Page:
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White Saviours, Black Predators: What an NGO Tragedy Tells Us About Foreign Aid

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Sex scandals exposed a culture of exploitation within leading NGOs, themselves deeply embedded in a White Saviour Industrial Complex. But what can we learn from the tragic story of ‘More than Me’? By RASNA WARAH.

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COCKUPS AND COVER-UPS: Why the #MeToo movement is unlikely to transform the UN
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A disturbing documentary released by ProPublica on 15 October shows how twisted, ill-informed and unaccountable foreign charities operating in Africa can be, and how Western donors are hoodwinked into supporting causes that may actually be doing more harm than good.

Unprotected tells the story of More Than Me (MTM), an NGO founded in 2008 by Katie Meyler, an American who has received several awards and accolades for helping poor Liberian girls go to school. The documentary’s main focus is on the MTM Academy in Monrovia, where female students were not just getting an education, but were also being systematically raped by none other than the NGO’s co-founder, Macintosh Johnson, a streetwise Liberian who recruited the girls from Monrovia’s poorest slums.

The story first surfaced after a Liberian nurse who worked at the MTM Academy found that many of the girls who came to see her were suffering from sexually transmitted diseases, including HIV, that they had contracted from Johnson. She initially did not report what she suspected to be sexual abuse by Johnson for fear of losing her job. And the girls did not complain about the abuse because they feared losing their scholarships. However, in 2014, a year after the academy opened, the nurse informed the school’s management, who according to MTM’s website, reported the allegations to the police. Johnson was subsequently arrested and tried but died of AIDS in prison in 2016 while awaiting re-trial.

Unfortunately, such incidents are not unique to this NGO. In recent months, particularly in the wake of the #MeToo movement, the staff of many NGOs and charities, including Oxfam and Save the Children, have been implicated in sexually exploiting women, girls or boys in countries where they operate. Recent cases, such as that of Peter Dalglish, a Canadian who is being tried in Nepal for sexually abusing boys, have highlighted the fact that paedophiles often use the cover of charity work to abuse vulnerable children in poor or strife-torn parts of the world.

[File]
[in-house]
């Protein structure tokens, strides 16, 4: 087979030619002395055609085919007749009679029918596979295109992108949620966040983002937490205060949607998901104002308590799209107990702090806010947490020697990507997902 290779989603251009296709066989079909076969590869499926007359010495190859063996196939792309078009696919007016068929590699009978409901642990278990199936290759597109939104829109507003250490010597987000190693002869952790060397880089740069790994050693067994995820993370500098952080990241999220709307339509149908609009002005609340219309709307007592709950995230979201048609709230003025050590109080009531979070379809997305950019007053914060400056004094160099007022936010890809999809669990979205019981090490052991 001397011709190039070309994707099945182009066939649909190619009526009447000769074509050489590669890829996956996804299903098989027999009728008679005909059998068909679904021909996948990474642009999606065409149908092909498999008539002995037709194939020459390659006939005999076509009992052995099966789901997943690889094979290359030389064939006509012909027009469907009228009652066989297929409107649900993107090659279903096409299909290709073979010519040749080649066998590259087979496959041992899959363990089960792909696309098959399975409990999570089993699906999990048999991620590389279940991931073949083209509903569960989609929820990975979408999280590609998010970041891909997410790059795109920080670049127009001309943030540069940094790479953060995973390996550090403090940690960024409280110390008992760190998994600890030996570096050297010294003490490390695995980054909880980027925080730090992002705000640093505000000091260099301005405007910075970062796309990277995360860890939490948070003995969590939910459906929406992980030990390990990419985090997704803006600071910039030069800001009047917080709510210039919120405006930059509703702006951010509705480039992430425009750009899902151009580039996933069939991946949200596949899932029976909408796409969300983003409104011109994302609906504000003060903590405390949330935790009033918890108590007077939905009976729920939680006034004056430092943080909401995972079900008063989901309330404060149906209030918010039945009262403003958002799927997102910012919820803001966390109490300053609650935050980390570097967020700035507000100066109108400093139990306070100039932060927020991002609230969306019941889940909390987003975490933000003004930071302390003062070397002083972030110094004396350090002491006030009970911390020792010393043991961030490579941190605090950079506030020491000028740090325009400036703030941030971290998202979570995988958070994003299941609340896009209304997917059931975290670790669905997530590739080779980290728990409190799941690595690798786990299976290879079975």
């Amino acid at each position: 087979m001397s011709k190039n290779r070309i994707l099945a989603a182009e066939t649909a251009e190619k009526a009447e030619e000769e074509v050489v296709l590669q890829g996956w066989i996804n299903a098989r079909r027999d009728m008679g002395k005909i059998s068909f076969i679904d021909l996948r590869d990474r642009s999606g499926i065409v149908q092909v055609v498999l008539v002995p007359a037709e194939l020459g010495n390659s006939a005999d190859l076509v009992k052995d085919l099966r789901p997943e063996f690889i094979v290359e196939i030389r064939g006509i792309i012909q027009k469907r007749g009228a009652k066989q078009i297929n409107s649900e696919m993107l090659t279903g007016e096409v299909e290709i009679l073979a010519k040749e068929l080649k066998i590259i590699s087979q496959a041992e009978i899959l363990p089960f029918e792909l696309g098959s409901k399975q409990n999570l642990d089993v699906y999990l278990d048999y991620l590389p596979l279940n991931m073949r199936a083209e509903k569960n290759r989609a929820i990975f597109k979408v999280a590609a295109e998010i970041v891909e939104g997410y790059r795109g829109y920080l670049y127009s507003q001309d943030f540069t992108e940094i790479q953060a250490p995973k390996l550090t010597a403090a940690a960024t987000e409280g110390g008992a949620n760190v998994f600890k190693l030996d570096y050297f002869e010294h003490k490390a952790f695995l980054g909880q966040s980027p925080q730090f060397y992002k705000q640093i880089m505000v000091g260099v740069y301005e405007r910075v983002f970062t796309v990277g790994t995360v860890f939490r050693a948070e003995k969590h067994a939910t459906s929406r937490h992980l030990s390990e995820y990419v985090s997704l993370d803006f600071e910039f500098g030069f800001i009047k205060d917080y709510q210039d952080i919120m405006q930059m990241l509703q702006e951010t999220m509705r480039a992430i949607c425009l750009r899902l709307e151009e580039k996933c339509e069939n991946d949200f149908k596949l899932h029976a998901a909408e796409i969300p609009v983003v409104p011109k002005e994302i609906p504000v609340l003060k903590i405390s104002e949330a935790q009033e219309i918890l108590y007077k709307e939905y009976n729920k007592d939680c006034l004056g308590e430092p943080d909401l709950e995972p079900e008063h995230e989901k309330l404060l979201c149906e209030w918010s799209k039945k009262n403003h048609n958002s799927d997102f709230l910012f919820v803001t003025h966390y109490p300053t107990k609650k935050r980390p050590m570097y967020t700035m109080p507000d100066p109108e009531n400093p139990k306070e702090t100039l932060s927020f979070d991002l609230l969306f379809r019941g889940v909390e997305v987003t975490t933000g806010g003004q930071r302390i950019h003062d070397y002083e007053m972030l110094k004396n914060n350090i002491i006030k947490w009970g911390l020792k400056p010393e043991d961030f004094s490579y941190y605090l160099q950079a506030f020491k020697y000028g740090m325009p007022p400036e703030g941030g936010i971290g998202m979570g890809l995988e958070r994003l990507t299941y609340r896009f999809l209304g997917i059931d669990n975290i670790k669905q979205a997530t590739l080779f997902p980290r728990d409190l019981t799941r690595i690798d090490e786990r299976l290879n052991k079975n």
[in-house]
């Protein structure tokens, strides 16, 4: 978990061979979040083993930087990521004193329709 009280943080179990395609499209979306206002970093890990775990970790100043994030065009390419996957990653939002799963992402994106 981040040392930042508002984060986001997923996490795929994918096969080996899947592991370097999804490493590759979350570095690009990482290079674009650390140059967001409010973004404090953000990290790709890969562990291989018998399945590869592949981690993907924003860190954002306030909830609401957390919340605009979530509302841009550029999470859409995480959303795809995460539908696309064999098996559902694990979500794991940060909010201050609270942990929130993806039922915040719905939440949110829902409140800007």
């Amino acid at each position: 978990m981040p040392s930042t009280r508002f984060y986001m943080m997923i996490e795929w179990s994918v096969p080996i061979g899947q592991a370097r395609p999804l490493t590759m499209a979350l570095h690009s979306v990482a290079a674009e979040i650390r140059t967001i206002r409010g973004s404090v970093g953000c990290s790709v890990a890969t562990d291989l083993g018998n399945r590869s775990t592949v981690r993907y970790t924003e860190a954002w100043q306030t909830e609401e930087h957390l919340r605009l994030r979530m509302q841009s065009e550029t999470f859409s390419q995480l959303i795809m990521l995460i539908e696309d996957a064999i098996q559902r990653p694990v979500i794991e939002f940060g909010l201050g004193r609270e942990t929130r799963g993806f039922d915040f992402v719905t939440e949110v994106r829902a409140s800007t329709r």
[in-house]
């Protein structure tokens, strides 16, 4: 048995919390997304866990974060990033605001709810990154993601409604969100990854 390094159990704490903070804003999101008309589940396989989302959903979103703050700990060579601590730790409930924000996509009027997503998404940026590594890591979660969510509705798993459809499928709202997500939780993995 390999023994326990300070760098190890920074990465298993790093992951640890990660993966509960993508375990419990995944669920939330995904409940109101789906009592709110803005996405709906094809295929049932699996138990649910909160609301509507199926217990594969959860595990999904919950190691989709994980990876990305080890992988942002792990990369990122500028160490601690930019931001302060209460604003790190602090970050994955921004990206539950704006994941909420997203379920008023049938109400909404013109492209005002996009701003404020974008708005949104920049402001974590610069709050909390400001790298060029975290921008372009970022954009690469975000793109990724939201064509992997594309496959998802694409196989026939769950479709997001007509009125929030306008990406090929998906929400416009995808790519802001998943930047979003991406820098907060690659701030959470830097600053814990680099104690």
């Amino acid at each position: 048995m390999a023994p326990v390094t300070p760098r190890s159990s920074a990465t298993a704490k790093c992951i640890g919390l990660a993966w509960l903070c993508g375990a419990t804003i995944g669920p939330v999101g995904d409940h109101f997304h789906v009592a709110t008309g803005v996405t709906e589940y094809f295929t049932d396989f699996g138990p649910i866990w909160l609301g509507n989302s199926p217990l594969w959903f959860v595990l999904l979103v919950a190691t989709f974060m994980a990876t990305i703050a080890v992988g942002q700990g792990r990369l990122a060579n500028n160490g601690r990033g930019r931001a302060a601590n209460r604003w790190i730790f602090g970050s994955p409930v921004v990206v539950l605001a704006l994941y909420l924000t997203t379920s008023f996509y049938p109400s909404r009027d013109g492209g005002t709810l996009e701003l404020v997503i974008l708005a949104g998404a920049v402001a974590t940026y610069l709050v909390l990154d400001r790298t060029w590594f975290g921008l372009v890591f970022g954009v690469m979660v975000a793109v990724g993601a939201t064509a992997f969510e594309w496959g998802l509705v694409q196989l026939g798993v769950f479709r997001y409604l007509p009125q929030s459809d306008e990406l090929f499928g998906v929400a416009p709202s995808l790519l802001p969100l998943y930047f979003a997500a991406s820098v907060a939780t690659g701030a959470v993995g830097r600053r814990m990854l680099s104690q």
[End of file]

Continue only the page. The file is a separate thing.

However, while Unprotected does a good job of exposing the abuse carried about by Johnson, it also raises important questions about the nature of Western philanthropy in Africa. The documentary – which was also published as an article by TIME magazine – lays out in considerable detail how a young white woman with no experience in humanitarian work or in the field of education managed to raise millions of dollars for an NGO that claimed to be operating 19 schools and teaching 4,000 girls in Liberia. Nobody questioned why this large outfit was being managed by unqualified and inexperienced American administrators and teachers, and a US-based board, most of whose members had never been to Liberia.

In the wake of the #MeToo movement, the staff of many NGOs and charities, including Oxfam and Save the Children, have been implicated in sexually exploiting women, girls or boys in countries where they operate.

In the documentary, Iris Martor, the nurse who worked at MTM Academy, explains how white privilege allowed Meyler to get away with things that would have not been tolerated if she had been a black Liberian. “They think we are stupid, with little or no education, and our system is fragile, and they can get away with things because their skin is white,” commented Martor.

It is a phenomenon familiar to those who live in Africa: A 20-something white man or woman, looking for adventure in his or her gap year or because life back home is too comfortable or predictable, arrives in an African country for the first time, gets terribly moved by the poverty he or she sees, and decides to form a charity to help poor Africans. Before you know it, the charity manages to raise thousands, if not millions, of dollars and the young man or woman is touted as a saviour. Awards follow as do more donations. (Meyler was named Person of the Year by TIME magazine in 2014 and even had the ear of billionaire philanthropists, such as Warren Buffet, Opray Winfrey and Bill Gates.)